Low veggie consumption a Cordillera ironyPhilippine Daily Inquirer
BAGUIO CITY—Despite living in a region that produces most of the country’s salad vegetables, many Cordillerans lack vegetables in their diet, health officials said.
To remedy the situation, Dr. Flora Pelingen, regional coordinator of the Department of Health’s (DOH) Center for Health Development, said Cordillerans should eat sayote, which is cheap and abundant in the region.
“Sayote is good for the heart because it has folate. It also helps prevent cancer. It has Vitamin C and manganese, and boosts energy and prevents constipation. It has Vitamin K so it’s good for the bones, and it has Vitamin B6 which is good for the brain,” she said.
Citing records starting in 2008, Pelingen said health officials noted that Cordillerans have been eating less vegetables, consuming less than 400 grams, the average daily consumption.
She said residents in the region eat an average of 169 g of vegetables daily, as shown by the DOH’s recent food consumption survey.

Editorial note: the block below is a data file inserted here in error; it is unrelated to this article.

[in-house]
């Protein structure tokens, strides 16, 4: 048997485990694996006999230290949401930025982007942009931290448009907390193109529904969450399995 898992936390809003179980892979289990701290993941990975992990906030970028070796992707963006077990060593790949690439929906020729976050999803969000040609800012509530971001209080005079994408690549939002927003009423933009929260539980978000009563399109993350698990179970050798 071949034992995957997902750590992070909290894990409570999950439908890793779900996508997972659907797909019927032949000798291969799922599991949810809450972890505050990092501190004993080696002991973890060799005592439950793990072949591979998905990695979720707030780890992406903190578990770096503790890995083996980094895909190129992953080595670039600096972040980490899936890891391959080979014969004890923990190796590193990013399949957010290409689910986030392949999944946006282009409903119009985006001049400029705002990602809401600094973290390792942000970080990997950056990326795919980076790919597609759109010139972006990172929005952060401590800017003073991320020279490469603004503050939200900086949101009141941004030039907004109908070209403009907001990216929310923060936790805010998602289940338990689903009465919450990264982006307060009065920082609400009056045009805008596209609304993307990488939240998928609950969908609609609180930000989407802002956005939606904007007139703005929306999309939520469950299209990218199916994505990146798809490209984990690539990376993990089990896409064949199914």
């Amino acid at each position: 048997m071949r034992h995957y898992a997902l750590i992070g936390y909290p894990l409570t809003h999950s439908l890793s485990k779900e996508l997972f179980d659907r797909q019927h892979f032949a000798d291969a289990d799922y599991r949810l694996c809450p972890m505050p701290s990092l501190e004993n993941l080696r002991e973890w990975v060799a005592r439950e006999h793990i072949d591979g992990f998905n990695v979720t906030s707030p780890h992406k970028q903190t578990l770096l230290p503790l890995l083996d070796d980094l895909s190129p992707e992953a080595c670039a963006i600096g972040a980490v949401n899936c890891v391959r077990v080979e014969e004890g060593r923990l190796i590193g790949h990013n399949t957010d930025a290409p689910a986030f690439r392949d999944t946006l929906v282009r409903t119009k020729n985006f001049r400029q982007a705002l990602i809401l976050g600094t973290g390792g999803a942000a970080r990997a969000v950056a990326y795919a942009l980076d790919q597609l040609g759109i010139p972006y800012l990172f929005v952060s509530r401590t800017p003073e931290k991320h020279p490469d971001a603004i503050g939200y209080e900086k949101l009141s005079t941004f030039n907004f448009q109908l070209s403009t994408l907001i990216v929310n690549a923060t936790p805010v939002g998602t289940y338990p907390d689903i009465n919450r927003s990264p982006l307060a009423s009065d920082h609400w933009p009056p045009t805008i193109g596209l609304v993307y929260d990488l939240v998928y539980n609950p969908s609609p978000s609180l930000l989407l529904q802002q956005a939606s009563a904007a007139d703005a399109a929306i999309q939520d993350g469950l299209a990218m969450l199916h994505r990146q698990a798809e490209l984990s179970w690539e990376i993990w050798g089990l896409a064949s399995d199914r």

She said people should increase their consumption of vegetables and fruits to ensure a balanced and healthy diet.
Sayote, she said, is an alternative to expensive vegetables. A kilogram of sayote sells for P5 here. Many residents grow these in their backyards. Sayote plants thrive on idle lots and can be harvested freely.
Pelingen said the Department of Agriculture and the Technical Education and Skills Development Authority are studying ways to make vegetables more marketable to consumers.
The decrease in the consumption of vegetables was noted in 2008 when a Food and Nutrition Research Institute (FNRI) survey showed that children as young as 5 years old consumed 25 g of vegetables a day while adults, aged 13 to 19, consumed 69 g.
Adults, aged 20 to 59, consumed 91 g, while people 60 years and older consumed 87 g daily, the FNRI survey showed.
Department of Education records showed that 15,809 elementary school students in the region are underweight, while 4,517 pupils are overweight.
“There is a decrease in consumption of vegetables because of their taste and texture. The family also is a factor. If your family does not like eating vegetables, then you will not be able to realize the importance of vegetables to your health,” Pelingen said.
She said the high cost of vegetables and the availability of instant noodles and fast food had also turned people away from eating vegetables.
“There are [ready-to-cook food] with food supplements but nothing beats eating fresh vegetables,” she said. Desiree Caluza, Inquirer Northern Luzon